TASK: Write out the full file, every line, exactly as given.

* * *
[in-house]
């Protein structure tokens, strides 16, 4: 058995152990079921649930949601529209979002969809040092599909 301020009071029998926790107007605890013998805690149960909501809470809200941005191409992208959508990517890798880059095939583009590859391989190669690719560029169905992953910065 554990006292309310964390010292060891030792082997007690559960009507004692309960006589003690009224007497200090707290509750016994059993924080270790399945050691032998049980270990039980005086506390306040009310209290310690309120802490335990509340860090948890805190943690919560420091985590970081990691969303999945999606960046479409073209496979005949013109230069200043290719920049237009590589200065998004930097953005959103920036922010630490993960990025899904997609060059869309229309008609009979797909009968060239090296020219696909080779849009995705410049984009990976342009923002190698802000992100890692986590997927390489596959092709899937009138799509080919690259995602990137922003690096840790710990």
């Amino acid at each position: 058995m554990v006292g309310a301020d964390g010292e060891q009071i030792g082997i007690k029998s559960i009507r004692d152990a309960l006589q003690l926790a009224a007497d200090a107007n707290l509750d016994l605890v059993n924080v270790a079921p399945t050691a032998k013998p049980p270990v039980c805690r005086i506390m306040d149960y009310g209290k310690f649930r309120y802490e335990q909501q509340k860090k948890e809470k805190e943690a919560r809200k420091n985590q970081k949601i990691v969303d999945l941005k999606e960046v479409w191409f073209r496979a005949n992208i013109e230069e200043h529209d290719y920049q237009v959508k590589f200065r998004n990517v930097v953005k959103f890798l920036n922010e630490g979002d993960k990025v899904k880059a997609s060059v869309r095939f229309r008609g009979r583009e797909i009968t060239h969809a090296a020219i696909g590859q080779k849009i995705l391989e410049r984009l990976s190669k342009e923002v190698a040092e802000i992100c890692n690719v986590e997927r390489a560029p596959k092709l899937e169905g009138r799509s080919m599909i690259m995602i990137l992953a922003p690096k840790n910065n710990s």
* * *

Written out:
[in-house]
């Protein structure tokens, strides 16, 4: 058995152990079921649930949601529209979002969809040092599909 301020009071029998926790107007605890013998805690149960909501809470809200941005191409992208959508990517890798880059095939583009590859391989190669690719560029169905992953910065 554990006292309310964390010292060891030792082997007690559960009507004692309960006589003690009224007497200090707290509750016994059993924080270790399945050691032998049980270990039980005086506390306040009310209290310690309120802490335990509340860090948890805190943690919560420091985590970081990691969303999945999606960046479409073209496979005949013109230069200043290719920049237009590589200065998004930097953005959103920036922010630490993960990025899904997609060059869309229309008609009979797909009968060239090296020219696909080779849009995705410049984009990976342009923002190698802000992100890692986590997927390489596959092709899937009138799509080919690259995602990137922003690096840790710990």
């Amino acid at each position: 058995m554990v006292g309310a301020d964390g010292e060891q009071i030792g082997i007690k029998s559960i009507r004692d152990a309960l006589q003690l926790a009224a007497d200090a107007n707290l509750d016994l605890v059993n924080v270790a079921p399945t050691a032998k013998p049980p270990v039980c805690r005086i506390m306040d149960y009310g209290k310690f649930r309120y802490e335990q909501q509340k860090k948890e809470k805190e943690a919560r809200k420091n985590q970081k949601i990691v969303d999945l941005k999606e960046v479409w191409f073209r496979a005949n992208i013109e230069e200043h529209d290719y920049q237009v959508k590589f200065r998004n990517v930097v953005k959103f890798l920036n922010e630490g979002d993960k990025v899904k880059a997609s060059v869309r095939f229309r008609g009979r583009e797909i009968t060239h969809a090296a020219i696909g590859q080779k849009i995705l391989e410049r984009l990976s190669k342009e923002v190698a040092e802000i992100c890692n690719v986590e997927r390489a560029p596959k092709l899937e169905g009138r799509s080919m599909i690259m995602i990137l992953a922003p690096k840790n910065n710990s």